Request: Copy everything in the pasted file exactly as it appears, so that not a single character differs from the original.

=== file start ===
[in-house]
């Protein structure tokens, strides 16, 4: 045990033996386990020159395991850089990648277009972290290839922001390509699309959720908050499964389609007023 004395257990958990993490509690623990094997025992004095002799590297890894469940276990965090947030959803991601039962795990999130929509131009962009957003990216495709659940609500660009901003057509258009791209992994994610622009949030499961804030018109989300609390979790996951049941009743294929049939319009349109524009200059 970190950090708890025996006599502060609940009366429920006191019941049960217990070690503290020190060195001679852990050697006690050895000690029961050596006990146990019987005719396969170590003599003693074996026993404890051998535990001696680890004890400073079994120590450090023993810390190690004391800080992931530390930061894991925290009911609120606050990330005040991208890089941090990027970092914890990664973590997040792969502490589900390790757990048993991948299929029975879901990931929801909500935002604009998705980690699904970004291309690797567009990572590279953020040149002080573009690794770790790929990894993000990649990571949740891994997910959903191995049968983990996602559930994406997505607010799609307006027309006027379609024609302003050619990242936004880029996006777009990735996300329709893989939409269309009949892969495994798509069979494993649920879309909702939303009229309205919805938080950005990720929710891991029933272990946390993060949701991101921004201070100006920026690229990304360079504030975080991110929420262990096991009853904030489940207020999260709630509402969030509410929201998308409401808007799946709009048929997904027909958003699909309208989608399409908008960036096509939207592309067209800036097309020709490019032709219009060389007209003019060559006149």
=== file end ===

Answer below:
[in-house]
């Protein structure tokens, strides 16, 4: 045990033996386990020159395991850089990648277009972290290839922001390509699309959720908050499964389609007023 004395257990958990993490509690623990094997025992004095002799590297890894469940276990965090947030959803991601039962795990999130929509131009962009957003990216495709659940609500660009901003057509258009791209992994994610622009949030499961804030018109989300609390979790996951049941009743294929049939319009349109524009200059 970190950090708890025996006599502060609940009366429920006191019941049960217990070690503290020190060195001679852990050697006690050895000690029961050596006990146990019987005719396969170590003599003693074996026993404890051998535990001696680890004890400073079994120590450090023993810390190690004391800080992931530390930061894991925290009911609120606050990330005040991208890089941090990027970092914890990664973590997040792969502490589900390790757990048993991948299929029975879901990931929801909500935002604009998705980690699904970004291309690797567009990572590279953020040149002080573009690794770790790929990894993000990649990571949740891994997910959903191995049968983990996602559930994406997505607010799609307006027309006027379609024609302003050619990242936004880029996006777009990735996300329709893989939409269309009949892969495994798509069979494993649920879309909702939303009229309205919805938080950005990720929710891991029933272990946390993060949701991101921004201070100006920026690229990304360079504030975080991110929420262990096991009853904030489940207020999260709630509402969030509410929201998308409401808007799946709009048929997904027909958003699909309208989608399409908008960036096509939207592309067209800036097309020709490019032709219009060389007209003019060559006149």